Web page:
Wednesday, February 20, 2013
This kind of stretching is a big exception. Try this. Perform a vertical jump and document the height. Then, static stretch your hip flexors -- a couple of sets of 30 seconds both legs. Seriously stretching them! Stretch out as though you’re trying to tear that hip flexor off of the bone, baby! Don’t just go through the motions! Now jump once more. Chances are you’ll leap ½” - 2” higher, simply by static stretching the hip flexors. How can this be, you say? We’ll tell you. The simple truth is, the majority of players have super-tight hip flexors. Whenever you jump, tight hip flexors cause a lot of scrubbing, preventing a person from fully stretching from the hip, as well as reaching as high as you possibly can. By static stretching them directly before you leap, you not only stretch them out, but also “put them to sleep” because of the lengthy, slow stretch. This will cause much less rubbing inside of the hip when you jump. This translates into higher jumps. You'll be surprised by how well this works. (In addition, the hip flexors would be the only muscles you'd probably ever want to static stretch prior to jumping.) It's also a wise idea for athletes to get in the routine of stretching out their hip flexors each day, not merely before jumping. This'll help to extend your stride length when you run, and in addition reduce hamstring muscle pulls and low-back pain.
Dumbell Swings - It may be mentioned that it is one of the “old school” workouts - definitely one people don’t see utilized very often anymore. To start out this exercise, first take just one dumbbell with each hand (don’t use one that could be too large). Arrange your feet as if you were actually carrying out a squat, while letting the dumbbell to dangle in front of you. While facing ahead, squat straight down and permit the dumbbell to drop in between the thighs and legs. Remember to keep the back curved while you go down and keep looking directly forward. Once you've reached the full squat position, immediately explode upward. On top of that, while you are keeping your arms in a straight line, stretch with the shoulders and lift the dumbbell over your head. This specific exercise “kills 2 birds with 1 stone” simply because it actually works both hip extension and also your front deltoid muscle group in a synced, explosive method. And why would you want to do this? Because this is Exactly what goes on when you perform a vertical leap. As a variation, you may also execute this particular exercise using a box underneath each foot. This will help you achieve an lengthened range of motion.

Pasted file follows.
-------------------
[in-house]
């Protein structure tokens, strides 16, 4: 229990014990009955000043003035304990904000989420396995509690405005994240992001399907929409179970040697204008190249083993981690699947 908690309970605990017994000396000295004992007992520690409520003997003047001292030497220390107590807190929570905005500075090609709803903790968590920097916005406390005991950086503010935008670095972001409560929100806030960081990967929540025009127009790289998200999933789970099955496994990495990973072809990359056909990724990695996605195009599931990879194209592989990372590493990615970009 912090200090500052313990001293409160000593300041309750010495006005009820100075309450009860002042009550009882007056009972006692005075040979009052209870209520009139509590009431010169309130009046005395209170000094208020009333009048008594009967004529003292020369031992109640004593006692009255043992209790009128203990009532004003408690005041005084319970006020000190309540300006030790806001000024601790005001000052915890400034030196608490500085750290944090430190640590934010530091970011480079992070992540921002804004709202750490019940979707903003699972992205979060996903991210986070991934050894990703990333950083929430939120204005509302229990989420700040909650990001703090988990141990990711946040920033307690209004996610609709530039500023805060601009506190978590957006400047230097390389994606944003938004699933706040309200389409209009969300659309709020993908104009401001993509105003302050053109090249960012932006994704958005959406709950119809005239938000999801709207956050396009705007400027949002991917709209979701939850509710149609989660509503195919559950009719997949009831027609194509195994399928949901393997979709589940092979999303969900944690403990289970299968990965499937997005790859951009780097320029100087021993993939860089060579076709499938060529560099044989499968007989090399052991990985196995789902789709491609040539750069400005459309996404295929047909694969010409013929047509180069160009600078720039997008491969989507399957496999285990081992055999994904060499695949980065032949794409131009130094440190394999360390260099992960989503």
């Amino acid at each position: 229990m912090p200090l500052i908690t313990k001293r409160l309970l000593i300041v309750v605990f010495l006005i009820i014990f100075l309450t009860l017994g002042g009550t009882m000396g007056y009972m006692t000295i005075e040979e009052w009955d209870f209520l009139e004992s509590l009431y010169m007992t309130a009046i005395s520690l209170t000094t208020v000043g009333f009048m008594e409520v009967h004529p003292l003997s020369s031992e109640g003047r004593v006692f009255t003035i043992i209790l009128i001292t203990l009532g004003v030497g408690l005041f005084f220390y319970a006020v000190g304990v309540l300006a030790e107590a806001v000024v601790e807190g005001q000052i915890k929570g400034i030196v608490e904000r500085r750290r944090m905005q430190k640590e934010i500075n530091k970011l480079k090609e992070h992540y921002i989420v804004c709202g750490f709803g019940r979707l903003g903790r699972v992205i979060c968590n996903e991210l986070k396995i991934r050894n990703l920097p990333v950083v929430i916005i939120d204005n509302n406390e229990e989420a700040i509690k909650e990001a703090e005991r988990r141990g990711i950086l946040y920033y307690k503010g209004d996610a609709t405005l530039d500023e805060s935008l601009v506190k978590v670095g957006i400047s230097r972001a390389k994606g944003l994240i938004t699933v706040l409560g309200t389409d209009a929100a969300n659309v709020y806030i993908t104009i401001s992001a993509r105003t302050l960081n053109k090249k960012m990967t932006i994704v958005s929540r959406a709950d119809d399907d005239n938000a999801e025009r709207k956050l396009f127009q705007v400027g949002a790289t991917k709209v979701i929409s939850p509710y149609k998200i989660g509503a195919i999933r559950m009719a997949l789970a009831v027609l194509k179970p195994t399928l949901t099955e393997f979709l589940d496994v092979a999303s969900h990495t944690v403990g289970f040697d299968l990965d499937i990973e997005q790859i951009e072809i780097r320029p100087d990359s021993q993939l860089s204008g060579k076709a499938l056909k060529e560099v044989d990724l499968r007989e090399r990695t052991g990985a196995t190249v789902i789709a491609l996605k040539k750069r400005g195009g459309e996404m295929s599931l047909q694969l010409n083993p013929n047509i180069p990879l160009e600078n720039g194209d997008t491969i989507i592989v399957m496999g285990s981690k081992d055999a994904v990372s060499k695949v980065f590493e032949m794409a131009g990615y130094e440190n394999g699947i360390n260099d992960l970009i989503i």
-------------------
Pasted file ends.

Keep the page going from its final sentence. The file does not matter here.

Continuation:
Trap Bar Deadlifts, off of a 4” box - Trap bars are typically diamond-shaped bars which allow you to execute deadlifts along with shrugs by standing inside the bar, instead of having the bar in front of you. This puts less pressure on your low back/spine. Many players feel a lot more comfortable using these bars instead of straight bars while deadlifting. Because of this, we think that they're a good resource for all athletes - young and old. We've gotten a lot of athletes who swore they might never deadlift ever again, to get started deadlifting because of the trap bar. Something we want to due is have our players trap bar lift when standing upright on a 4” box. Once more, by simply expanding the range, your hamstrings will be further activated. This will likely markedly improve your running and jumping capability. An individual can make use of varied box heights, but we’ve discovered 4 inches to be great for growing the range of motion and not triggering a degradation in the athlete’s form.